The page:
The pygmy hippo is one of only two species alive today in the family Hippopotamidae, the other being the common hippo. Pygmy hippos differ from their cousins in a number of ways. They are much smaller, less aquatic, and are active mostly at night.
1. Scientific & Common Names
4. Present Status
Scientific & Common Names
Kingdom - Animalia
Phylum - Chordata
Class - Mammalia
Order – Artiodactyla
Family – Hippopotamidae
Genus - Choeropsis
Species – C. liberiensis
Common Name – Pygmy Hippopotamus, Pygmy Hippo
The pygmy hippo, at first, looks like a baby of the common hippopotamus. It has short, stumpy legs, a hefty body, and a wide fleshy snout. However, it has a more curved back than the common hippo, and its eyes and nostrils are less prominent. This is due to the pygmy hippo spending less time in the water, and thus not needing the prominent features that assist the common hippo in seeing and breathing in an aquatic environment.
Pygmy hippos breed every other year. Gestation lasts about 6 or 7 months, and females give birth to a single calf, usually in June or July. Much of what is known of pygmy hippo breeding is gleaned from captive animals, as no comprehensive research on reproduction in the wild has been conducted. Unlike common hippos which mate and give birth exclusively in the water, pygmy hippos engage in these behaviors on land as well as water.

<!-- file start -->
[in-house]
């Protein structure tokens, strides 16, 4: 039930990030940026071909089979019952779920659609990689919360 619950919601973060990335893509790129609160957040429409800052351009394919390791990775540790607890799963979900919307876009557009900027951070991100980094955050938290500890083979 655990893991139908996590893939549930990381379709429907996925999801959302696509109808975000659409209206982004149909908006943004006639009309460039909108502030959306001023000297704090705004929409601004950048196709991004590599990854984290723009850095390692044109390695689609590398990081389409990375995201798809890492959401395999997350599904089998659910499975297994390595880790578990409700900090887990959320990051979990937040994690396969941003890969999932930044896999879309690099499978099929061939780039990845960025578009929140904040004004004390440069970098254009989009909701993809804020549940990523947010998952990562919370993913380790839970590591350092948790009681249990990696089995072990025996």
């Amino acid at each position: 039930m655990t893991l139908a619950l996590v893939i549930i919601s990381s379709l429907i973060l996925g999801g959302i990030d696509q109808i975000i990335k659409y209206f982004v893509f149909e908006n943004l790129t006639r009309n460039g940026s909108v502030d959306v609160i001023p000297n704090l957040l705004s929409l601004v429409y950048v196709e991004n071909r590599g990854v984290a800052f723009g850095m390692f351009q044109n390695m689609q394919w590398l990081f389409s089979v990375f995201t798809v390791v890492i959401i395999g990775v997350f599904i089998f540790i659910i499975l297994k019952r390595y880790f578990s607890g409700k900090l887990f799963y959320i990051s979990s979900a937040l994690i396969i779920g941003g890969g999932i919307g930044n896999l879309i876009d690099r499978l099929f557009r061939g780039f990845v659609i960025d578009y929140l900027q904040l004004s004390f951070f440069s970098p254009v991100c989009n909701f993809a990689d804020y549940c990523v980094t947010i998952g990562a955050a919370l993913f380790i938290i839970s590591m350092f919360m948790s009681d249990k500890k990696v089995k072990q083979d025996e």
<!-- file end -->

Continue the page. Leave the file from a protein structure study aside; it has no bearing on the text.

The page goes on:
The pygmy hippo inhabits rain forest swamps and rivers of the Ivory Coast and Liberia in Africa, where it feeds on roots, fruits and other vegetation. They live mostly solitary lives, spending their days resting in the water and becoming active at night when they forage for food on land.
The pygmy hippopotamus was little known in the western world prior to the 1800s. It was first described as a type of wild hog. Their secretive, reclusive nature and nocturnal habits meant they were rarely encountered or observed.
A pygmy hippo named Billy was given to President Cavin Coolidge in 1927 by Harvey Firestone, the founder of the Firestone tire company. The hippo was given to the National Zoo in Washington D.C. and is believed to be the source for most pygmy hippos in the United States today.
Pygmy hippos are endangered, primarily due to habitat loss. The rainforests they live in are being destroyed for many purposes, including logging and clearing land for farming. They are also hunted illegally for food.
National Audubon Society Field Guide to African Wildlife; Alden, Estes, Achlitter, McBride, 1995